It’s Groundhog Day for the Russian opposition and its informal leader:
Alexei Navalny said the verdict at the retrial was copied word for word from his first conviction… As the judge read out the guilty verdict on Wednesday, Navalny tweeted out pages from the original verdict to support his claim that it had been copied word for word.
The background in two paragraphs:
…Navalny was convicted of embezzlement from a state timber company in Kirov in 2013… The 2013 verdict was sent for a retrial by the Russian supreme court after the European court of human rights (ECHR) found procedural violations in it last year.
…The [new, 2017] verdict was based on the same evidence as in 2013 and assigned the same five- and four-year suspended sentences to Navalny and his former business partner Pyotr Ofitserov…
At about the same time as the verdict was being read out in Kirov, the nation’s chief executive expressed remarkable optimism after meeting young scientists in the Kremlin:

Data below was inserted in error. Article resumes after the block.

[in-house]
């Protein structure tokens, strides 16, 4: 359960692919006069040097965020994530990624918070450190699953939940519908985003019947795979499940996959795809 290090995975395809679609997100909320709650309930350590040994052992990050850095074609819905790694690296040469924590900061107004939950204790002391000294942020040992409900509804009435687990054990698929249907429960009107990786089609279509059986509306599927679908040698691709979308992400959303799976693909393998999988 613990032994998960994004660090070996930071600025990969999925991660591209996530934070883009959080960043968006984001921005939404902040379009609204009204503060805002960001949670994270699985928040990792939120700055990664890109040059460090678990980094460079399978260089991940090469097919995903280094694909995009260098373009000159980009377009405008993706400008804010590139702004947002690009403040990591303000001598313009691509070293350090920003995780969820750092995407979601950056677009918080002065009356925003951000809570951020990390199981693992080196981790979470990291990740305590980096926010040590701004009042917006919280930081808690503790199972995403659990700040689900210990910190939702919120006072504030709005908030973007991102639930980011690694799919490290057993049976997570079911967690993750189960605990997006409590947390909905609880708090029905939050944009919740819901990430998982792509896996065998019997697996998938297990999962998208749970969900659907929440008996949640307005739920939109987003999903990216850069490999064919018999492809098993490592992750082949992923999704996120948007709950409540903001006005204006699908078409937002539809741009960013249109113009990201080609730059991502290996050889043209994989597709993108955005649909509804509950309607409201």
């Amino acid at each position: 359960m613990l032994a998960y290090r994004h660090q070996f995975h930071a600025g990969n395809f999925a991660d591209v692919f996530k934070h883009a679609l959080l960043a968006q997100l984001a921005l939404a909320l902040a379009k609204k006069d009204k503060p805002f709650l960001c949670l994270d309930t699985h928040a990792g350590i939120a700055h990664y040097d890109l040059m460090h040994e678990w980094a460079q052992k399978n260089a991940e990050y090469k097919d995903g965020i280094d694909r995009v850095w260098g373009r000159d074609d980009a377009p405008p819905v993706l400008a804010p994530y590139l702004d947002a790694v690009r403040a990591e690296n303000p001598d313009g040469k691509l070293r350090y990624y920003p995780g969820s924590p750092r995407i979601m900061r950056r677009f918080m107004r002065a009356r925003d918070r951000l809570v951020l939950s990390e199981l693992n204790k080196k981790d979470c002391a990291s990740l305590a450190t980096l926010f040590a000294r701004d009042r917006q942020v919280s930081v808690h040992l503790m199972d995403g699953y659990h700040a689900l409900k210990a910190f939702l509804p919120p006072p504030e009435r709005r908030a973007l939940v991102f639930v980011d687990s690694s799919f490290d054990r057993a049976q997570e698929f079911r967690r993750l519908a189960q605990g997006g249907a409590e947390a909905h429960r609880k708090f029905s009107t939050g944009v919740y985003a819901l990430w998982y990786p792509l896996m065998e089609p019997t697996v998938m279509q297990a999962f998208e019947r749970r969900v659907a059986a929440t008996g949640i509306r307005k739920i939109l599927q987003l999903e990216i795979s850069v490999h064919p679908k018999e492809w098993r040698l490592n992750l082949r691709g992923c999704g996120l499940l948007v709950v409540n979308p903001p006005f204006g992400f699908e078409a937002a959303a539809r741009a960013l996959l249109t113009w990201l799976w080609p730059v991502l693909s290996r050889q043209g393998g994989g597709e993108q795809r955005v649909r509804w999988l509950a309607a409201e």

Listening to our today’s winners just now, I did not simply listen, but was entranced by what they said and how they spoke. I was struck by how they spoke. A simple but very positive thought came to my mind then. The foundations on which [our] country stands go so deep, and have such solid roots, that Russia’s bright and marvelous future is simply inevitable.
I would be happy – literally, not as a figure of speech – to find good reasons to share in the president’s sunny sentiment. However, predetermined wrongful convictions do not bode well for a predetermined marvelous future.
By the way, “Communism is inevitable” was a Soviet slogan.